Last year I published a post titled At E3 2013, you’re more likely to play as a car than as a woman, in which I examined every game featured in the E3 conferences from EA, Ubisoft, Sony, Microsoft, and Nintendo to determine the ratio of male to female protagonists. My conclusion was that there were over 12 times more male than female protagonists in games advertised in last year’s conferences, but the most revealing statistics were, as the title of the post suggests, that there were more games in which you play as a vehicle at E3 2013 than games in which you play as a woman.
I watched this year’s group of E3 conferences in the hope that the situation had improved, but my conclusions are mixed.
The good news is that this year there were more games with female protagonists than games with cars, and the ratio of female to male-lead games has become more equal. Hooray!
The bad news is that this isn’t because the amount of female-lead games being showcased has increased, but because there were fewer games shown at this year’s E3, resulting in 2 racing games this year to last year’s 6, and 25 games with exclusively male protagonists to last year’s 49. (NOTE: The difference in numbers may also be partially because this year, due to time constraints, I chose not to identify every indie title from the conferences’ “indie montage” sections)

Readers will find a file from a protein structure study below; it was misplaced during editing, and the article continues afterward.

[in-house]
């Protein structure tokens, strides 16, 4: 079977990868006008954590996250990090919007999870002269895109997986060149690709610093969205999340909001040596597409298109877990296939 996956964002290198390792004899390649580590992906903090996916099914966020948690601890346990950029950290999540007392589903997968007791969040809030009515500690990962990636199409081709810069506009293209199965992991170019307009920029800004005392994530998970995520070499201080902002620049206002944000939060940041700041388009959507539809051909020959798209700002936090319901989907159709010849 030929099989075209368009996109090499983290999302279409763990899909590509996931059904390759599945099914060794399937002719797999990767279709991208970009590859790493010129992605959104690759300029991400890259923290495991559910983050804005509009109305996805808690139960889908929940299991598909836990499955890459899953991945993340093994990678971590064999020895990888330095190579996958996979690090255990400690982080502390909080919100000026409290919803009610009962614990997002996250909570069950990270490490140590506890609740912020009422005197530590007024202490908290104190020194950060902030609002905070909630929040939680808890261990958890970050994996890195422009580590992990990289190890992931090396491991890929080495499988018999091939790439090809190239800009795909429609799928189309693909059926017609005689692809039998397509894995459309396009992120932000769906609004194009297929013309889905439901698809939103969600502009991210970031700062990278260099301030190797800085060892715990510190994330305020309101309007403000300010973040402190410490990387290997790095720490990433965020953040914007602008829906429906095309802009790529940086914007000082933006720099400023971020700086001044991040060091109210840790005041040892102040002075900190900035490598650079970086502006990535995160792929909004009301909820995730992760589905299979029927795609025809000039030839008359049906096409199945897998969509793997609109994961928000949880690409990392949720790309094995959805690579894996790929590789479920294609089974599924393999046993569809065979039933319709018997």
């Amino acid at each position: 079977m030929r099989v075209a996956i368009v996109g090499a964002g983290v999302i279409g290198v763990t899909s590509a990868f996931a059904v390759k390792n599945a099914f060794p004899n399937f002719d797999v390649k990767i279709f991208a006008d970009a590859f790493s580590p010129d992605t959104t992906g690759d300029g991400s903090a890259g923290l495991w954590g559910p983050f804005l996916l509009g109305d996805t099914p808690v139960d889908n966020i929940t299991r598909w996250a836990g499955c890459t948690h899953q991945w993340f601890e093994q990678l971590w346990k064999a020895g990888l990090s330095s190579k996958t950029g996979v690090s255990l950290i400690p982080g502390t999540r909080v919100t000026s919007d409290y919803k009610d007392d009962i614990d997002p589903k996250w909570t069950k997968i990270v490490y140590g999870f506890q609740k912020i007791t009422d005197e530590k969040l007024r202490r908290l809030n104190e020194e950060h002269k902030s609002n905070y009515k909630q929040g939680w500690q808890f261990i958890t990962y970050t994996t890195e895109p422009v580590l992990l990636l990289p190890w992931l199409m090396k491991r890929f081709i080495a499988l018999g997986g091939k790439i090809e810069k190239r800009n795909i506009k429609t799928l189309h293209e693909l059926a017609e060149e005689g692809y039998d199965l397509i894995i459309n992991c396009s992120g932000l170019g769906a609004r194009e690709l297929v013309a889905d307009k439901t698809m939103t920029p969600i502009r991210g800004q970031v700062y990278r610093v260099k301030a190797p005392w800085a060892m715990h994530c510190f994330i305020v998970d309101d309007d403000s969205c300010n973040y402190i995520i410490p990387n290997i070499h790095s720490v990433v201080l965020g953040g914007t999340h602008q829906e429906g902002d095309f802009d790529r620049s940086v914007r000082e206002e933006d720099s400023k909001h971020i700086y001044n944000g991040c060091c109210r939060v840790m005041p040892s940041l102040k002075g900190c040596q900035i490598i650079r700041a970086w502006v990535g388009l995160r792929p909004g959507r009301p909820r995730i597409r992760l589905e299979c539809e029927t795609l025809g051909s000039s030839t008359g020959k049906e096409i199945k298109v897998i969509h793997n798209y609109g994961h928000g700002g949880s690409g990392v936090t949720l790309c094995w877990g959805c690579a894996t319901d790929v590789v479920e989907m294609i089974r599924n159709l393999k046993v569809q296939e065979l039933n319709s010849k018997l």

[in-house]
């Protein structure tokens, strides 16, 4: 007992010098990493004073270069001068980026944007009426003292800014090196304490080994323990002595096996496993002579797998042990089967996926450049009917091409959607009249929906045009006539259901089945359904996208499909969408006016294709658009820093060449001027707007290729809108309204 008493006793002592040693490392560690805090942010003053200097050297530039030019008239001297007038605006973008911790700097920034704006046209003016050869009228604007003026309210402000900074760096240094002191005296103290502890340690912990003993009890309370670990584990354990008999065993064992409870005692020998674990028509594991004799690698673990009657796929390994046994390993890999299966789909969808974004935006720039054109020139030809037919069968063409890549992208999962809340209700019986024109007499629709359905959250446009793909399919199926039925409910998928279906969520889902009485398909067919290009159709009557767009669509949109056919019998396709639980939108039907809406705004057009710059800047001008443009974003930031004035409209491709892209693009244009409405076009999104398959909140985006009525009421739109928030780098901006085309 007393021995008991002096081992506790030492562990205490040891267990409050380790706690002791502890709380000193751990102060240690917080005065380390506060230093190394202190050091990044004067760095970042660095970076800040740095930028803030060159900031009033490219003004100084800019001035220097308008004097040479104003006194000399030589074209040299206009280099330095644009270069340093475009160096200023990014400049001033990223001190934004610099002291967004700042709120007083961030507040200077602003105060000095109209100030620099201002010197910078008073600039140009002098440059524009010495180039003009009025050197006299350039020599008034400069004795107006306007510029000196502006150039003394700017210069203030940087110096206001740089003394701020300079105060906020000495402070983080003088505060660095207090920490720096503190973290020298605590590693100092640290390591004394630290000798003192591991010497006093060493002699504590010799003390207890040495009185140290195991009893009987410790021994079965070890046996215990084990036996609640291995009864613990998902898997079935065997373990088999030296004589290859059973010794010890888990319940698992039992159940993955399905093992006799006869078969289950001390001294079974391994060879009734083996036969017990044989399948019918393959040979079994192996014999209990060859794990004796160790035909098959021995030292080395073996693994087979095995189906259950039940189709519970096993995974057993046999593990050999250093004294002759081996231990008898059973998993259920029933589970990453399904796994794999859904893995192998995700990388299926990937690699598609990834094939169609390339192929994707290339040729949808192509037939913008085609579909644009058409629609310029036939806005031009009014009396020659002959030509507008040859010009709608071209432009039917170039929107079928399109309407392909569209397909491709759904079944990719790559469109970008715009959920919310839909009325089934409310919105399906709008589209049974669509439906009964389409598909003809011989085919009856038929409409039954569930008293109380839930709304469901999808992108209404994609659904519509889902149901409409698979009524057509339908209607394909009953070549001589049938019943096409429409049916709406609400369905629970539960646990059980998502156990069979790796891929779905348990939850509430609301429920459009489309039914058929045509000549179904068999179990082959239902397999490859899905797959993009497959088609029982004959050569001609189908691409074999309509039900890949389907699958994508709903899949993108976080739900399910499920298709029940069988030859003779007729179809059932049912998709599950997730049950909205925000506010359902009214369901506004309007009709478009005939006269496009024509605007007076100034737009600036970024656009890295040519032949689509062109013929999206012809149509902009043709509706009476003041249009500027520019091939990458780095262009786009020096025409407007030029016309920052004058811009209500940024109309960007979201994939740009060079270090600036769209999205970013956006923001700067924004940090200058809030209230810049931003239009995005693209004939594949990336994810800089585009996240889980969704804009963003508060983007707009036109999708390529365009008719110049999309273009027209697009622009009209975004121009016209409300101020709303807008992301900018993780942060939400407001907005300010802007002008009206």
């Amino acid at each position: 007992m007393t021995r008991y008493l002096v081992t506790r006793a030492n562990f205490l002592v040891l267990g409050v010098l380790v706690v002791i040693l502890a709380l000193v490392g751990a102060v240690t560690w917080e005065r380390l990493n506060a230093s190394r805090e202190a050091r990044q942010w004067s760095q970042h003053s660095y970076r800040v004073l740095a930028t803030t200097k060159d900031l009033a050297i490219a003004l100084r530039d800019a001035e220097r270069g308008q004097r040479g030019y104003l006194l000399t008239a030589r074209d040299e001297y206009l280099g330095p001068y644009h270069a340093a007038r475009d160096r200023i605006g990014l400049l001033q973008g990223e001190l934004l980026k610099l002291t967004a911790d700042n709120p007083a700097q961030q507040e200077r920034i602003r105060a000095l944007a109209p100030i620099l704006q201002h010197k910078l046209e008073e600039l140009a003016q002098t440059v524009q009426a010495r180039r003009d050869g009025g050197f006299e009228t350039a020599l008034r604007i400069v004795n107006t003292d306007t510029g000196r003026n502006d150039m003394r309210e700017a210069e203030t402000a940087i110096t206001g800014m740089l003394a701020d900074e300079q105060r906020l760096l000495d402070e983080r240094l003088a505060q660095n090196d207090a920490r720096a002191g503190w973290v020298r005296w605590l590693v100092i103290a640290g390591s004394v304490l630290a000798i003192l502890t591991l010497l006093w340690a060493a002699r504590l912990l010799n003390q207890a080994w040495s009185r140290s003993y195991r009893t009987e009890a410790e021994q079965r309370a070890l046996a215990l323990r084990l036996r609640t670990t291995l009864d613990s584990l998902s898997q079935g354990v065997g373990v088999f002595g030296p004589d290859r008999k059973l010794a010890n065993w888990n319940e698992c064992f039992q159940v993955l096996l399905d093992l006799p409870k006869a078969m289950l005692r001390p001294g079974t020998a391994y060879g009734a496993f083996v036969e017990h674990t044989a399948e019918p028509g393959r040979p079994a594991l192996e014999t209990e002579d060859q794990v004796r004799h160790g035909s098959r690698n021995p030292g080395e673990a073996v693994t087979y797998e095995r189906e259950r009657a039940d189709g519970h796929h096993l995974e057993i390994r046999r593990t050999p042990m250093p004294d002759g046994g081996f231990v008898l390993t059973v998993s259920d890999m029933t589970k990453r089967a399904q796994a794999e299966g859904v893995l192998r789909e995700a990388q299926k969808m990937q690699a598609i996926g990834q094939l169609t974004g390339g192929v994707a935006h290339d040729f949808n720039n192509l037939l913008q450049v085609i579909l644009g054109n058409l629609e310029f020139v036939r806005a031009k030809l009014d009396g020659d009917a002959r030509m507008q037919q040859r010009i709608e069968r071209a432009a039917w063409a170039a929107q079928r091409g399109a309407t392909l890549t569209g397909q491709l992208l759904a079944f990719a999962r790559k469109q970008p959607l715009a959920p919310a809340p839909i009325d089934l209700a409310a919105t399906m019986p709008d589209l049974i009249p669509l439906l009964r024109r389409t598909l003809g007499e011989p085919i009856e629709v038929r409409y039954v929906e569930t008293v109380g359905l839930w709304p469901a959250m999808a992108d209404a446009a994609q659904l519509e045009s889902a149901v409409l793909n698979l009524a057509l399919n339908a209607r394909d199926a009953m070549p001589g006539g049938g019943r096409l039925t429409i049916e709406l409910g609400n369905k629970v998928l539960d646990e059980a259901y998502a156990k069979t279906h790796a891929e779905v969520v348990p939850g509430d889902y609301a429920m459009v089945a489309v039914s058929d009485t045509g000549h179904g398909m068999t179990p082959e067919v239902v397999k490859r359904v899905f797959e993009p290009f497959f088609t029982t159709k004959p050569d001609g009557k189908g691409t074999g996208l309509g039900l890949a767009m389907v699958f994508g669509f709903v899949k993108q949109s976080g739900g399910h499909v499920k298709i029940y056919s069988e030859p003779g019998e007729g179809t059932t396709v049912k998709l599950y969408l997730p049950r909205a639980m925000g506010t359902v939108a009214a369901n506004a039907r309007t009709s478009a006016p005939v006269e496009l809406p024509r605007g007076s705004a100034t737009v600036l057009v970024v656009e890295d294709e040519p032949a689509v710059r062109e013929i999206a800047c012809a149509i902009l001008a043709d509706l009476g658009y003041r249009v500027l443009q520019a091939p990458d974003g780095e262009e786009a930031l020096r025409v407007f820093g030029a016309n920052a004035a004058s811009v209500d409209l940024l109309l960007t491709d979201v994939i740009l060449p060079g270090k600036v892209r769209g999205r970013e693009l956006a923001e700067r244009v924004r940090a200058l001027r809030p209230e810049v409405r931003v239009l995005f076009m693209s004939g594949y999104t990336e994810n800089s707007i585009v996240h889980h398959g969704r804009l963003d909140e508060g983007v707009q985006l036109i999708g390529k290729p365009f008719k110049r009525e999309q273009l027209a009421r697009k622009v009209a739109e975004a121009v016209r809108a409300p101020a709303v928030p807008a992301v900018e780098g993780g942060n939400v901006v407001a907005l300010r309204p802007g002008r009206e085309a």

This means that for the second year in a row there have only been four titles shown at E3 2014 which feature solely female protagonists. 2013 promised us Mirror’s Edge 2, Beyond: Two Souls, Bayonetta 2, and Transistor, while 2014 offered us more Mirror’s Edge 2 and more Bayonetta 2, as well as announcing Rise of the Tomb Raider and Infamous: First Light.
If you compare the list of male and female protagonists and take out any games that were revealed at E3 2013 or that are re-releases of older games, the ratio of protagonists is 2:19, a statistic which suggests that in the past year games with male protagonists were made at nearly 10 times the rate of games with female protagonists.
It’s not just these statistics that show that the games industry still suffers from a diversity problem. In a similar vein to my blog post last year, Polygon senior reviewer Danielle Riendeau published There were more severed heads than women presenters at E3 2014, and is now being subjected to a tirade of misogynistic online harassment for her observations. She’s completely right, of course. It took 40 minutes before Microsoft even showed us a playable female character in a demo at their conference (during Fable Legends), and a further 20 minutes before a woman spoke on stage (about Halo).